The Ames team is also dusting off “alnico” magnets, commercialized in the 1940s. Made mostly of aluminum, nickel, cobalt and iron, these magnets are reasonably hard but only about one-fifth as strong as the best rare earth magnets. Tweaking the structure of these magnets to line up the iron cobalt grains might up the oomph.

“We’re at least a year away from knowing whether this will work,” Anderson says. “Whether it makes sense from an economic standpoint is another step beyond that.”

Another scientist who wants to work with magnets from the iron age is Migaku Takahashi of Tohoku University in Japan. He is experimenting with combinations of iron and nitrogen because thin films made out of these elements are the most magnetizable material known. In March, Takahashi’s collaboration announced a method to create powders that retain this property, though they still lack the hardness needed to be useful for rare earth–free magnets.  Like Anderson, Takahashi is taking the long view; he doesn’t expect to be able to make a commercial magnet out of this material until at least 2023.

Rare attraction

Uncertain that these well-explored traditional materials will yield new surprises anytime soon, Ames scientists and other groups are trying to reinvent rare earth magnets from the bottom up.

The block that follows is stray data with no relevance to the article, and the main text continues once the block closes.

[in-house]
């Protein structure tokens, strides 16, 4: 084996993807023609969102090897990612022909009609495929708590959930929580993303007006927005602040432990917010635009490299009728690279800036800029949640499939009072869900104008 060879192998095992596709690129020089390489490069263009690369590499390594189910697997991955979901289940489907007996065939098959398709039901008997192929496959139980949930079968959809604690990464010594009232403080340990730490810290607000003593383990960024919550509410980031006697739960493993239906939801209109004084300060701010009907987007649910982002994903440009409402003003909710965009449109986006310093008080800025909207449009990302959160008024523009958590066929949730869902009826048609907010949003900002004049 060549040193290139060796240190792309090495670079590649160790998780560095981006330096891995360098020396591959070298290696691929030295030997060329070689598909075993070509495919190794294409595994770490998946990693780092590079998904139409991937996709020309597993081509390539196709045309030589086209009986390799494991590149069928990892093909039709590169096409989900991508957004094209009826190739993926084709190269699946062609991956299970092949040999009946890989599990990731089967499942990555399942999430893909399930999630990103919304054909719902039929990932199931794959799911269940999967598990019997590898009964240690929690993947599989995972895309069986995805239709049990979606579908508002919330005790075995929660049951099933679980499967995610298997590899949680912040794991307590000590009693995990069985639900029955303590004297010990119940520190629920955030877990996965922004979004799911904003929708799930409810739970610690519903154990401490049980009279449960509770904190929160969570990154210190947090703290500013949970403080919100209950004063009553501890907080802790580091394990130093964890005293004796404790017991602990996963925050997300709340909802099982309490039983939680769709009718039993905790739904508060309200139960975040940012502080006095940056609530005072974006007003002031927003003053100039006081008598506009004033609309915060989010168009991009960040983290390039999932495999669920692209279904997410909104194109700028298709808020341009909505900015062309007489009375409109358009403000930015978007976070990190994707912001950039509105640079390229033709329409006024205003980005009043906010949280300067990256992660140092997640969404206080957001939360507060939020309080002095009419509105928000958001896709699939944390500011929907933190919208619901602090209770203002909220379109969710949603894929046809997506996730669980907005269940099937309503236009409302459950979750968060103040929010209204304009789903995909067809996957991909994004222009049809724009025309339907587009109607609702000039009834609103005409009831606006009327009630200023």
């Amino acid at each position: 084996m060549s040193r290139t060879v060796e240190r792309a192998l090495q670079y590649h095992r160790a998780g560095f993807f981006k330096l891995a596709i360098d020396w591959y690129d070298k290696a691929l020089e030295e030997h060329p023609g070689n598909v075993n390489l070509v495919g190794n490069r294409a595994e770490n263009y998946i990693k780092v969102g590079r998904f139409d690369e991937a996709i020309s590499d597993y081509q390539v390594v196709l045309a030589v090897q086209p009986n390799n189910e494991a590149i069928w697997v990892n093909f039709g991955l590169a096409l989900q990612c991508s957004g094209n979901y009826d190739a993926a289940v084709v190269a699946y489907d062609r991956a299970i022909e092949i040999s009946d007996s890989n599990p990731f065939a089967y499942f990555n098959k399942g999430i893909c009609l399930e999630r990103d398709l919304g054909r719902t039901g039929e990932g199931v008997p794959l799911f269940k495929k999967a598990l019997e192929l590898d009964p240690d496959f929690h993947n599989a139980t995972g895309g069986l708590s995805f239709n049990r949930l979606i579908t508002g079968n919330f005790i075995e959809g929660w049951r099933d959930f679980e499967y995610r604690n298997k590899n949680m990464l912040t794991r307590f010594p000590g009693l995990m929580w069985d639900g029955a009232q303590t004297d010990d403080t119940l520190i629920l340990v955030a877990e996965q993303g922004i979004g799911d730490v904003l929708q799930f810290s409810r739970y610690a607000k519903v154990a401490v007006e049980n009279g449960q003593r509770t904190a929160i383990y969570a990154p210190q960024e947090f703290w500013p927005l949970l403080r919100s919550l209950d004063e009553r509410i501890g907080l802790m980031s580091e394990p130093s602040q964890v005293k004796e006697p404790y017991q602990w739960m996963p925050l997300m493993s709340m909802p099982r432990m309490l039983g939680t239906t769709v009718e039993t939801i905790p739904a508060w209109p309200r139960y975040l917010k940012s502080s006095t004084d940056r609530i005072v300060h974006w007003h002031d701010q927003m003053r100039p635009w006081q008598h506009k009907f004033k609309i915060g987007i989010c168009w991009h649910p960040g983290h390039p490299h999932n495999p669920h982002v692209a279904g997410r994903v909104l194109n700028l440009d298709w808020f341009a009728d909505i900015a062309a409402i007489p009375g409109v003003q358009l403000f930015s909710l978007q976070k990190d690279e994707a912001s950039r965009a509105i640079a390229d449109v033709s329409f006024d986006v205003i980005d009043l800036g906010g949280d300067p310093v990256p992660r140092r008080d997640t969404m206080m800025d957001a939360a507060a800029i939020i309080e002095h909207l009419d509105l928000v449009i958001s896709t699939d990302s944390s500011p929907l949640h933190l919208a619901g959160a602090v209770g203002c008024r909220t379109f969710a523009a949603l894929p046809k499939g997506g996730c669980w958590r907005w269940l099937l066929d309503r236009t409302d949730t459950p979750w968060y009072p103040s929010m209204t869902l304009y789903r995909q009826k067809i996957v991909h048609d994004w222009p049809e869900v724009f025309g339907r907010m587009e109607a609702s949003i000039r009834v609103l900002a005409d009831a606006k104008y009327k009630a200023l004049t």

The best rare earth magnets used today date to 1983, when scientists at General Motors and the Sumitomo Special Metals Co. in Japan independently created the first alloy of iron, boron and the rare earth metal neodymium. This breakthrough was driven by economics; the best magnets at the time were made of cobalt and the rare earth samarium, and the price of cobalt was rising rapidly.

Adding neodymium atoms smothers some of the iron’s magnetic strength but greatly improves its ability to resist demagnetization. Neodymium magnets can achieve about 56 megagauss-oersteds, or MGOe, a unit of magnetic field strength. That compares with more than 10 MGOe for the best non–rare earth magnets, and less than 5 MGOe for the stuff used in refrigerator magnets.

“It’s hard to imagine making a more perfect magnetic material than neodymium-boron-iron,” says George Hadjipanayis, a materials scientist at the University of Delaware in Newark, whose research was crucial to the invention of the first neodymium magnets.

Confident that no single material could do a better job, Hadjipanayis and his colleagues have turned to composite neodymium magnets. The researchers are grinding magnetically hard and soft materials into pellets and trying to bind them like candies stuck in a ball. The soft stuff, perhaps iron cobalt, should boost the magnet’s pull. The hard stuff, rare earth compounds, should preserve the strength.